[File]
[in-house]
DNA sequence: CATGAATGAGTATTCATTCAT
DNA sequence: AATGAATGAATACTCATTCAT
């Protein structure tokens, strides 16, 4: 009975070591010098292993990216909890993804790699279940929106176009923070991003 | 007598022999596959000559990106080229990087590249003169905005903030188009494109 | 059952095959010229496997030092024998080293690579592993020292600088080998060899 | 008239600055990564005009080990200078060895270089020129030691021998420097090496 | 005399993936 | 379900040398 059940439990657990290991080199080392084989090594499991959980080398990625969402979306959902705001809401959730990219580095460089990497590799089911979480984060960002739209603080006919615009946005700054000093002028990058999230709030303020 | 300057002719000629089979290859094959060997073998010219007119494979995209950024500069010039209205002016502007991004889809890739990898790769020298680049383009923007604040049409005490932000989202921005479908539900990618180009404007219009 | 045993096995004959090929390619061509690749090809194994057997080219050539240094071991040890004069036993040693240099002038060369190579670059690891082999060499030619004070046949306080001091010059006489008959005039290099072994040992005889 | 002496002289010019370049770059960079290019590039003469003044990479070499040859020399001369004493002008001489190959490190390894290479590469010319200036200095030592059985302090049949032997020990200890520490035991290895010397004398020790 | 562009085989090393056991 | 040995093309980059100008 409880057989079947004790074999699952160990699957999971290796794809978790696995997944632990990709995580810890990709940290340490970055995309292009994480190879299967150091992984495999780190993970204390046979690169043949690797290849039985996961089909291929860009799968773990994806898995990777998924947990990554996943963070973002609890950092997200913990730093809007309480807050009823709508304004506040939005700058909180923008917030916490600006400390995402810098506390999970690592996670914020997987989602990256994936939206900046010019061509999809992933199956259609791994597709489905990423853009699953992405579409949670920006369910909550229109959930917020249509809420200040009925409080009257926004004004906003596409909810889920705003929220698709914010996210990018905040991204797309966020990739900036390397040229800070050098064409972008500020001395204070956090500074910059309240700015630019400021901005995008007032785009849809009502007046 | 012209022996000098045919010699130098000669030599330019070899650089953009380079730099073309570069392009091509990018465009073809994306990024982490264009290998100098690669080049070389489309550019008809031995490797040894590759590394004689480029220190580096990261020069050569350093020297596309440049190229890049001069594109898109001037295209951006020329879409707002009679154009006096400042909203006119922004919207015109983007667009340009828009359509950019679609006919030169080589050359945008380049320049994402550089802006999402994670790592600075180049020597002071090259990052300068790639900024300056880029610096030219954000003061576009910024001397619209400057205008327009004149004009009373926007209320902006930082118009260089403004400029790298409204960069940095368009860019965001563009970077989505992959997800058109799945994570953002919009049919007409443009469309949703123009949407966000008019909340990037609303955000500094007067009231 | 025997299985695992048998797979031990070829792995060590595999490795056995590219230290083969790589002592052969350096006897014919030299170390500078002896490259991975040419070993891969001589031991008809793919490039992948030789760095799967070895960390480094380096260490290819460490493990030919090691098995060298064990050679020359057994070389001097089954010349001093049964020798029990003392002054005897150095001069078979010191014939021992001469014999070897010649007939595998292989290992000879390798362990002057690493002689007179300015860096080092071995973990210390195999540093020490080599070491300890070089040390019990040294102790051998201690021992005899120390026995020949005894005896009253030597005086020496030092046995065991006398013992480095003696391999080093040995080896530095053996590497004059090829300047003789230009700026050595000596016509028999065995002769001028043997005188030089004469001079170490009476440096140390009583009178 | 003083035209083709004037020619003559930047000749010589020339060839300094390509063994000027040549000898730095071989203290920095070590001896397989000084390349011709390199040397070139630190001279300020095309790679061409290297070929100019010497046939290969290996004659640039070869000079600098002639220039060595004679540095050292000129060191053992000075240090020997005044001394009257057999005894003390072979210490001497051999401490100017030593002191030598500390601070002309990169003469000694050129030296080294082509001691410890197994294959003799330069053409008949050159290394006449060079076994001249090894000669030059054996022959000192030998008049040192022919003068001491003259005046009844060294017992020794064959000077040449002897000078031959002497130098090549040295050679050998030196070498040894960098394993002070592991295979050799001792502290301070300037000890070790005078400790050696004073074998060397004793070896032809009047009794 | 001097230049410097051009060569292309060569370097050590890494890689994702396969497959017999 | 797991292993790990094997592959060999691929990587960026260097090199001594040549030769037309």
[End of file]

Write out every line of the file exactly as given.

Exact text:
[in-house]
DNA sequence: CATGAATGAGTATTCATTCAT
DNA sequence: AATGAATGAATACTCATTCAT
């Protein structure tokens, strides 16, 4: 009975070591010098292993990216909890993804790699279940929106176009923070991003 | 007598022999596959000559990106080229990087590249003169905005903030188009494109 | 059952095959010229496997030092024998080293690579592993020292600088080998060899 | 008239600055990564005009080990200078060895270089020129030691021998420097090496 | 005399993936 | 379900040398 059940439990657990290991080199080392084989090594499991959980080398990625969402979306959902705001809401959730990219580095460089990497590799089911979480984060960002739209603080006919615009946005700054000093002028990058999230709030303020 | 300057002719000629089979290859094959060997073998010219007119494979995209950024500069010039209205002016502007991004889809890739990898790769020298680049383009923007604040049409005490932000989202921005479908539900990618180009404007219009 | 045993096995004959090929390619061509690749090809194994057997080219050539240094071991040890004069036993040693240099002038060369190579670059690891082999060499030619004070046949306080001091010059006489008959005039290099072994040992005889 | 002496002289010019370049770059960079290019590039003469003044990479070499040859020399001369004493002008001489190959490190390894290479590469010319200036200095030592059985302090049949032997020990200890520490035991290895010397004398020790 | 562009085989090393056991 | 040995093309980059100008 409880057989079947004790074999699952160990699957999971290796794809978790696995997944632990990709995580810890990709940290340490970055995309292009994480190879299967150091992984495999780190993970204390046979690169043949690797290849039985996961089909291929860009799968773990994806898995990777998924947990990554996943963070973002609890950092997200913990730093809007309480807050009823709508304004506040939005700058909180923008917030916490600006400390995402810098506390999970690592996670914020997987989602990256994936939206900046010019061509999809992933199956259609791994597709489905990423853009699953992405579409949670920006369910909550229109959930917020249509809420200040009925409080009257926004004004906003596409909810889920705003929220698709914010996210990018905040991204797309966020990739900036390397040229800070050098064409972008500020001395204070956090500074910059309240700015630019400021901005995008007032785009849809009502007046 | 012209022996000098045919010699130098000669030599330019070899650089953009380079730099073309570069392009091509990018465009073809994306990024982490264009290998100098690669080049070389489309550019008809031995490797040894590759590394004689480029220190580096990261020069050569350093020297596309440049190229890049001069594109898109001037295209951006020329879409707002009679154009006096400042909203006119922004919207015109983007667009340009828009359509950019679609006919030169080589050359945008380049320049994402550089802006999402994670790592600075180049020597002071090259990052300068790639900024300056880029610096030219954000003061576009910024001397619209400057205008327009004149004009009373926007209320902006930082118009260089403004400029790298409204960069940095368009860019965001563009970077989505992959997800058109799945994570953002919009049919007409443009469309949703123009949407966000008019909340990037609303955000500094007067009231 | 025997299985695992048998797979031990070829792995060590595999490795056995590219230290083969790589002592052969350096006897014919030299170390500078002896490259991975040419070993891969001589031991008809793919490039992948030789760095799967070895960390480094380096260490290819460490493990030919090691098995060298064990050679020359057994070389001097089954010349001093049964020798029990003392002054005897150095001069078979010191014939021992001469014999070897010649007939595998292989290992000879390798362990002057690493002689007179300015860096080092071995973990210390195999540093020490080599070491300890070089040390019990040294102790051998201690021992005899120390026995020949005894005896009253030597005086020496030092046995065991006398013992480095003696391999080093040995080896530095053996590497004059090829300047003789230009700026050595000596016509028999065995002769001028043997005188030089004469001079170490009476440096140390009583009178 | 003083035209083709004037020619003559930047000749010589020339060839300094390509063994000027040549000898730095071989203290920095070590001896397989000084390349011709390199040397070139630190001279300020095309790679061409290297070929100019010497046939290969290996004659640039070869000079600098002639220039060595004679540095050292000129060191053992000075240090020997005044001394009257057999005894003390072979210490001497051999401490100017030593002191030598500390601070002309990169003469000694050129030296080294082509001691410890197994294959003799330069053409008949050159290394006449060079076994001249090894000669030059054996022959000192030998008049040192022919003068001491003259005046009844060294017992020794064959000077040449002897000078031959002497130098090549040295050679050998030196070498040894960098394993002070592991295979050799001792502290301070300037000890070790005078400790050696004073074998060397004793070896032809009047009794 | 001097230049410097051009060569292309060569370097050590890494890689994702396969497959017999 | 797991292993790990094997592959060999691929990587960026260097090199001594040549030769037309």